It was one of my books for Christmas. The Granta Book of the Irish Short Story. And it was my recommended read for our book club this month.
But they’re a stubborn crowd, my book club lot. They know their own minds. What did they think of the book?
Took a long while to get into.
Some of the stories were lousy.
There are writers here I like, but they have better stories than what we got in this collection.
Some of the stories had no beginning or middle or end.
These can’t be the best Irish short stories of the last century!
It was time to turn the discussion around, get it working on a more positive vein.
Well, can we talk about the stories we DID like. Let’s see if we can select a half-dozen.
This did the trick. Lots of stories were enjoyed. We got a consensus on the top half-dozen Irish short stories from the Granta selection:
Claire Keegan’s ‘Men and Women’
From the 1999 collection Antartica, this story gets going with the great opening lines, ‘My father took me places. He had artificial hips, so he needs me to open gates.’ For our discerning lot, Claire Keegan’s stories, set in her rural mythic landscapes, are a triumph of writing.
Colm Tobin’s ‘A Priest in the Family’
We admired the grit, the dignity, the self-possession of Molly, mother of the child-abuser priest. After informing her of the devastating news, Father Greenwood adds, ‘I’d say people will be very kind.’ Molly replies knowingly: ‘Well, you don’t know them, then.’
Edna O’Brien’s, Sister Imelda
It’s almost 30 years since this story first appeared and it captures the boarding school world of bacon and cabbage, tapioca pudding, ‘fairly green rhubarb jam’ and the nuns’ ‘monotonous Latin chanting, long before the birds began’.
Eugene McCabe’s ‘Music at Annahullion’
Three siblings share a home on ‘thirty wet sour acres’ and their wretched lives are captured in words spoken in Annie’s dream: ‘I wish to God we were never born.’
Mary Lavin’s ‘Lilacs’
This piece goes back almost six decades to Mary Lavin’s collection Tales from Bective Bridge. The images of dung and lilac counterpoint the worlds of gritty reality and class aspiration with astute precision.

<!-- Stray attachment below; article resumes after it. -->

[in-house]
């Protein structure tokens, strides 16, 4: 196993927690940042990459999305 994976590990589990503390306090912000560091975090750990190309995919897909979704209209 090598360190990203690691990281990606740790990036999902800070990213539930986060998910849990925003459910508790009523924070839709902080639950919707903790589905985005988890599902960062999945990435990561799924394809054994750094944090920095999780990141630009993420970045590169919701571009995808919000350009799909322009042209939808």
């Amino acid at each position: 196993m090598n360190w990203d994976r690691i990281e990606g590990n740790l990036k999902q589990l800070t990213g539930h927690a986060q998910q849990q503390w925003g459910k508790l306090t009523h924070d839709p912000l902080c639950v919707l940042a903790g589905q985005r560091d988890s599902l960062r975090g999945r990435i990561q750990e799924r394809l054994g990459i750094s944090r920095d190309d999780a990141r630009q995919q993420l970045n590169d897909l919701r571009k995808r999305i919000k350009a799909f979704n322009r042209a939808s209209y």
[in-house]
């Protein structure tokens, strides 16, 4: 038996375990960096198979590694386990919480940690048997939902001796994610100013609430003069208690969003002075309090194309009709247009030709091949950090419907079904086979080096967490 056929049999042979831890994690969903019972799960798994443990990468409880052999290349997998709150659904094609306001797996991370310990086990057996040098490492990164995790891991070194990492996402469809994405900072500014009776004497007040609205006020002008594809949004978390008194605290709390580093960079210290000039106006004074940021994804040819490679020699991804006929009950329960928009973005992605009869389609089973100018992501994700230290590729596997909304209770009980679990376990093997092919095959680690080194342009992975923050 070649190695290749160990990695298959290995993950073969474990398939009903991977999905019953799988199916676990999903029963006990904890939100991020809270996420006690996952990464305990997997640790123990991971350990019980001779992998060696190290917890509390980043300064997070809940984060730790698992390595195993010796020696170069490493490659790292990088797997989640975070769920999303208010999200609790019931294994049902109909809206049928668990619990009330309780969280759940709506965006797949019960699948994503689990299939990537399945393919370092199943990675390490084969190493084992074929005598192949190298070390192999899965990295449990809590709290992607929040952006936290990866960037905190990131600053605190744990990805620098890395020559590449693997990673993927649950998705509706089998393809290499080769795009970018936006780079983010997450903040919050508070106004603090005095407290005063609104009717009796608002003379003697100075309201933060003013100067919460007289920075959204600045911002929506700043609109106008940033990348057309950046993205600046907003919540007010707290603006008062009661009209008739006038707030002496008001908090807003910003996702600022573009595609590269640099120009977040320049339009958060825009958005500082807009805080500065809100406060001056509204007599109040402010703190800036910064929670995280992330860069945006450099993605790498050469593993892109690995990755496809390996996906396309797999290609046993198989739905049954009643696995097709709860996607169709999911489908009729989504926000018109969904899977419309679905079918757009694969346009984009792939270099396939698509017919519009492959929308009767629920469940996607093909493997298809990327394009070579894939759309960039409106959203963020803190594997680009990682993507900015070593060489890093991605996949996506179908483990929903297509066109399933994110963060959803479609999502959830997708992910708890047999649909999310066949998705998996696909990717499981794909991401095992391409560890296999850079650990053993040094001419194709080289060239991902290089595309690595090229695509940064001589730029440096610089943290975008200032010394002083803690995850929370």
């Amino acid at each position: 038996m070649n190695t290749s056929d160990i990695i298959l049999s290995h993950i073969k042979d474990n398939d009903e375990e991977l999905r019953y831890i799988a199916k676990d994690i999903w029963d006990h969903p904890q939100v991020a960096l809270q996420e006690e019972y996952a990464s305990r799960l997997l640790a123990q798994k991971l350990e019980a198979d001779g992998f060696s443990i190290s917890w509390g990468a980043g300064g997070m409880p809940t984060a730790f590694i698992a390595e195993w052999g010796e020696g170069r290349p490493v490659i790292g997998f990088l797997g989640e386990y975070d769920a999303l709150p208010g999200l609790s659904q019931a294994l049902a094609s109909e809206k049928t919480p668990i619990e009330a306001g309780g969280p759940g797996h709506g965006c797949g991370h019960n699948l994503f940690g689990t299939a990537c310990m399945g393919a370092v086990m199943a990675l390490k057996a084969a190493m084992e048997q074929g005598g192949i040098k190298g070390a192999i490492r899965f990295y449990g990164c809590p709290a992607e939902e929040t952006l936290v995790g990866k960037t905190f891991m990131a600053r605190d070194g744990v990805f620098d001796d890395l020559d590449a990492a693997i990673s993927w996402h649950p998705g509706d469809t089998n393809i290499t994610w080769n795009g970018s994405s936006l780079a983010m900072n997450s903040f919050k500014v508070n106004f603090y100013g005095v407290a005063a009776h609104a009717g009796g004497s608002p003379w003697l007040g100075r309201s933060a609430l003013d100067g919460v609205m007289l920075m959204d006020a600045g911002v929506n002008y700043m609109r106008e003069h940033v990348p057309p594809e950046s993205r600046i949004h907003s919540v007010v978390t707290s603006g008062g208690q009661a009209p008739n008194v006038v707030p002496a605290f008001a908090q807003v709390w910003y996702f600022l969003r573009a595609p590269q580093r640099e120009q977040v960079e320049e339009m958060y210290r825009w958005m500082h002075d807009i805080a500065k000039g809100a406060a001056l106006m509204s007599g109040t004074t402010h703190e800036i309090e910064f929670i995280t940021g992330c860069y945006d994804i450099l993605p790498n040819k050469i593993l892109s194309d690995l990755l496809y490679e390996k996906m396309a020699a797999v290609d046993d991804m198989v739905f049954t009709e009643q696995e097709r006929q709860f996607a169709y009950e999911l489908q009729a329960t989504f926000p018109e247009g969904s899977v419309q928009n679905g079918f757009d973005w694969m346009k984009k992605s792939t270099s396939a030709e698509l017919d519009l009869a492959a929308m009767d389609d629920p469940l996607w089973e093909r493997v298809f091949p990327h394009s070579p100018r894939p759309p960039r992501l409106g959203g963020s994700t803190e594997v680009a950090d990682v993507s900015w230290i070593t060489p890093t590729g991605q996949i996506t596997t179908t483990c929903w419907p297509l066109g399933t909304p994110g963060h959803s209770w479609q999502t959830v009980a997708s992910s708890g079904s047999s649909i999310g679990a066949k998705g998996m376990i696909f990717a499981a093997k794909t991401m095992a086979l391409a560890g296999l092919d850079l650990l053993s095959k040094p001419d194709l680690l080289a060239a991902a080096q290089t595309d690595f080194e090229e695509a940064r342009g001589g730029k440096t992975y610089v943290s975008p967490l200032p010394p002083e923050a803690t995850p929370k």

William Trevor’s ‘The Dressmaker’s Child’
The last story in the Granta selection and the master does not disappoint with this world of the greasy garage, the wayside weeping statue and the strange dressmaker.
We all agreed there were enough good stories in this collection to be getting along with – even if each of us had our hate list.
This is my half-dozen list of books from Ireland or by Irish writers that I think would make great Christmas gifts. And not a whiff of misery writing about the rise and fall of the Celtic Tiger or the sorry IMF/ECB bailout.
Emma Donoghue’s Room was my book of the year before it won the Hughes & Hughes Irish Novel of the Year prize. Asked at the awards ceremony why she thought the book had such an impact Emma said, ‘I think it touches on the universal theme of a young person discovering there’s more to life their own little world.’ That little world of Jack and Ma incarcerated in a room is richly imagined and conveyed with humour and freshness through the voice of the child narrator.
I was at the launch of Seamus Heaney’s Human Chain at the Abbey Theatre in September where the poet roamed over and back between old poems and new. This is his twelfth collection. John Banville said: ‘Human Chain marks many deaths but all the markings are a celebration of what was lived.’
The Granta Book of the Irish Short Story is edited by Anne Enright. How on earth did she make her selection from a century of Irish short story writing? ‘I wanted to put together a book that was varied and good to read, with a strong eye to the contemporary,’ she said. It is a delight to have O Faolain and O’Connor, Mary Lavin and Maeve Brennan, Kevin Barry, Claire Keegan and many others in one volume.
A legendary Irish text-book has been reprinted. Soundings, a poetry anthology edited by Gus Martin will evoke mixed emotions if you sat your Leaving Cert between 1969 and 2000. Joseph O’Connor describes it well: ‘Amid the ink-stains of our adolescence, the shocking sweetness of first kisses, the pimples and growth-spurts and uncertainties and aches, it saw to it that poetry would find a way of seeding itself.’
The Thank You Book is edited by Roisin Ingle and is a fund-raising initiative of the Irish Hospice Foundation. The book will be largely written by you as you fill the pages with your gratitude lists in these dismal times.
There’s a personal bias in my last selection, Michael Viney’s Wild Mayo. It is my native county but the places are familiar to many through Michael’s weekly column in the Irish Times. Described as ‘a poem to a place’, it captures a county’s natural history and evokes a wild landscape of peatlands and islands and rocky shores illustrated with sumptuous photos.
(If you are looking for other Irish book ideas, Publishing Ireland have a list of 25 to choose from here.)
Any suggestions? Of Irish books as Christmas gifts? Would love to hear.